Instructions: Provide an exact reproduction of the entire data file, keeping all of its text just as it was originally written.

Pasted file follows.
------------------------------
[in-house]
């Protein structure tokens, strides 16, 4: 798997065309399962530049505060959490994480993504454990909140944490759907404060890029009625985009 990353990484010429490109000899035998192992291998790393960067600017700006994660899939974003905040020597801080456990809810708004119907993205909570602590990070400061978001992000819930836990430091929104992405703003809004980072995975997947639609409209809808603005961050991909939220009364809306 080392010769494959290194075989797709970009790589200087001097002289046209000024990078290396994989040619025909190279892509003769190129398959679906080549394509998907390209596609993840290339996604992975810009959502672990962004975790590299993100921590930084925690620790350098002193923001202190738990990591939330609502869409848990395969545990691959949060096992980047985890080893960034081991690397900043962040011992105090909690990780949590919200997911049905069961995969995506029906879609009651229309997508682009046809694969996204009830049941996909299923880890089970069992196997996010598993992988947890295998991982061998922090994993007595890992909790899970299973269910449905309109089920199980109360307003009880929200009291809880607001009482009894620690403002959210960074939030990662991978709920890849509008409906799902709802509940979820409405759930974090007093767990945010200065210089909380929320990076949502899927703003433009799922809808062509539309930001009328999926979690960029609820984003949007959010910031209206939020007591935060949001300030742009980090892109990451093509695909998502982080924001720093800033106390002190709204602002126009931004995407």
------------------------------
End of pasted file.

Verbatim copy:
[in-house]
């Protein structure tokens, strides 16, 4: 798997065309399962530049505060959490994480993504454990909140944490759907404060890029009625985009 990353990484010429490109000899035998192992291998790393960067600017700006994660899939974003905040020597801080456990809810708004119907993205909570602590990070400061978001992000819930836990430091929104992405703003809004980072995975997947639609409209809808603005961050991909939220009364809306 080392010769494959290194075989797709970009790589200087001097002289046209000024990078290396994989040619025909190279892509003769190129398959679906080549394509998907390209596609993840290339996604992975810009959502672990962004975790590299993100921590930084925690620790350098002193923001202190738990990591939330609502869409848990395969545990691959949060096992980047985890080893960034081991690397900043962040011992105090909690990780949590919200997911049905069961995969995506029906879609009651229309997508682009046809694969996204009830049941996909299923880890089970069992196997996010598993992988947890295998991982061998922090994993007595890992909790899970299973269910449905309109089920199980109360307003009880929200009291809880607001009482009894620690403002959210960074939030990662991978709920890849509008409906799902709802509940979820409405759930974090007093767990945010200065210089909380929320990076949502899927703003433009799922809808062509539309930001009328999926979690960029609820984003949007959010910031209206939020007591935060949001300030742009980090892109990451093509695909998502982080924001720093800033106390002190709204602002126009931004995407």